Local governments, ports, and a children's hospital. (But they're sorry about that children's hospital.)
LockBit activity over the holidays.
LockBit ransomware operators launched attacks against the Port of Lisbon and an Ohio town over the past two weeks.
Port of Lisbon hit by ransomware.
Portugal’s Port of Lisbon sustained a cyberattack that took its website offline, CyberNews reports. The extent of the attack is unclear, though port officials stated that operational activity was not compromised. The LockBit gang has claimed responsibility, and also claims to have stolen financial reports, cargo and crew information, customer data, mail correspondence, and contracts. The gang is threatening to publish the stolen data if the ransom isn’t paid by January 18th.
Ohio town suffers LockBit attack.
The town of Mount Vernon, Ohio, was hit by LockBit ransomware on December 19th, the Record reports. The town of 17,000 released the following statement last week:
“On Monday, Dec. 19, 2022, the City of Mount Vernon was made aware of a data breach that occurred at about 3 a.m. that morning.
“The breach occurred through a remote access tool utilized by the City’s information technology (IT) provider, which also affected other clients of that provider. The intruder installed ransomware known as Lockbit, requesting a ransom for access to certain files.
“The impacted departments in the City were Mount Vernon Municipal Court, the Police Department, Auditor’s office and Public Works. The City and its IT provider spent much of last week working to restore these systems by utilizing backup data, and the vulnerable software has been removed from all systems. At this time, the City does not believe that any documents with personal identifiable information (PII) have been removed, or accessed, from City systems.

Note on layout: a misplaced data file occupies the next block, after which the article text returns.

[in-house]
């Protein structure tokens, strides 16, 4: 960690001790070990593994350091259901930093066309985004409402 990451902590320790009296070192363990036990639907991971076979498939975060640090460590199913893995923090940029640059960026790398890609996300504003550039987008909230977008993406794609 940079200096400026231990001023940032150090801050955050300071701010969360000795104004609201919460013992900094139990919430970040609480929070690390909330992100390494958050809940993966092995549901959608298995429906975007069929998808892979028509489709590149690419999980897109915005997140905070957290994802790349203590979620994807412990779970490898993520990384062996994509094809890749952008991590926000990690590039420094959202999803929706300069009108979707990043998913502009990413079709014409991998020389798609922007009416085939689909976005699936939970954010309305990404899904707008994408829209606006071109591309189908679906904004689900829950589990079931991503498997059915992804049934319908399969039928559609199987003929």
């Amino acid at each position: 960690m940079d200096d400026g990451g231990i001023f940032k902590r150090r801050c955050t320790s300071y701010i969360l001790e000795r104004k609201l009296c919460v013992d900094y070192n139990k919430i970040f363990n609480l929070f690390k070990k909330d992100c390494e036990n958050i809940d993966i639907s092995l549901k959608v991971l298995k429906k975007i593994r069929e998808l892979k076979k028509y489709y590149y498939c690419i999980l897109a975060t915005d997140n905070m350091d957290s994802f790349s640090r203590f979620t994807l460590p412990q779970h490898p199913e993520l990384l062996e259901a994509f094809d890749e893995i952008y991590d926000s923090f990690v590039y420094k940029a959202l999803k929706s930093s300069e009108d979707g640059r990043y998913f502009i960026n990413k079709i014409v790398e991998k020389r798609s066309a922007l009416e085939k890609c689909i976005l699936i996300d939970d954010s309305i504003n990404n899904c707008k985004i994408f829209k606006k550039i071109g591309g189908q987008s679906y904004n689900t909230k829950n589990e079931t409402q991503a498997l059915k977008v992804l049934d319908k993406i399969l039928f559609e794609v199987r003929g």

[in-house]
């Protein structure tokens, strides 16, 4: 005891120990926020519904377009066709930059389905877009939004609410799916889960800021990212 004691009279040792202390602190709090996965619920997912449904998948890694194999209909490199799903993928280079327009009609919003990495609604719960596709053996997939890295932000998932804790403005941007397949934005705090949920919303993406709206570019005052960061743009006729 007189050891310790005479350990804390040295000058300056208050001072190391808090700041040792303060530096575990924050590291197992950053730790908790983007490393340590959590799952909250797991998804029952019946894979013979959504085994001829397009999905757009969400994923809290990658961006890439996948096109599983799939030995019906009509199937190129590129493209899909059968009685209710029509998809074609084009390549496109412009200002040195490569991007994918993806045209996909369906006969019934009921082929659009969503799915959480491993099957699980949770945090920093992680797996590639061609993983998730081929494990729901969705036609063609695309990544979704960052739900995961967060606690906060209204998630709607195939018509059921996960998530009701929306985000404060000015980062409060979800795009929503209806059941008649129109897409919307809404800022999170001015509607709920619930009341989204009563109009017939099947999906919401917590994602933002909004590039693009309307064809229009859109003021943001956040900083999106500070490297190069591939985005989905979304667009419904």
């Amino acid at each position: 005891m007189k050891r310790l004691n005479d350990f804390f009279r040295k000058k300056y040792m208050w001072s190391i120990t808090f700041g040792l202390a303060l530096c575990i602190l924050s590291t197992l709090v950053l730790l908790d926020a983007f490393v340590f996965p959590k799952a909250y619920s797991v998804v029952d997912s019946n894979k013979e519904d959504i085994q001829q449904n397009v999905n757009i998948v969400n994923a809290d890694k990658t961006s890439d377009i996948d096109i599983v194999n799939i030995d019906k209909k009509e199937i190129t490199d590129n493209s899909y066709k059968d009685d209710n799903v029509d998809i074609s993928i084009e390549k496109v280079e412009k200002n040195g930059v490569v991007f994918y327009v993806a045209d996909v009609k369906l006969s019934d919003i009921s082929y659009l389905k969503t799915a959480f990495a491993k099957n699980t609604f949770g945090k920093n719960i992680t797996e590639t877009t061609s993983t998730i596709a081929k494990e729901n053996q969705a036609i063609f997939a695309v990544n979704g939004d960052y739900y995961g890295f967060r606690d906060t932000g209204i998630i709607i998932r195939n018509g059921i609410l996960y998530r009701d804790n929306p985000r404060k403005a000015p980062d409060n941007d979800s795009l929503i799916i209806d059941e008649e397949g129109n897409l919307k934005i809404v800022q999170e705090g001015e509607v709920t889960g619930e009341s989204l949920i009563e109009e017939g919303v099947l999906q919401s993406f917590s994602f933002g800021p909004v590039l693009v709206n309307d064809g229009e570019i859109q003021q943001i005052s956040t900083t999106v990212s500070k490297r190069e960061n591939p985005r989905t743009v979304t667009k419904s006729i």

“The City is working with its insurance provider to have an independent evaluation of the breach conducted to ensure that no PII has been stolen. The City will continue to update the public regarding this situation as new information is received and, if necessary, perform the required notifications if any person’s personal information has been accessed.”
LockBit claims it has a conscience.
LockBit’s operators also claim they’re selective, and avoid hitting targets like hospitals. Thus, BleepingComputer reports, the gang released, without charge, a decryptor for the ransomware used against SickKids, that is, the Toronto Hospital for Sick Children. The gang blamed an affiliate. “We formally apologize for the attack on sikkids.ca and give back the decryptor for free, the partner who attacked this hospital violated our rules, is blocked and is no longer in our affiliate program," they said.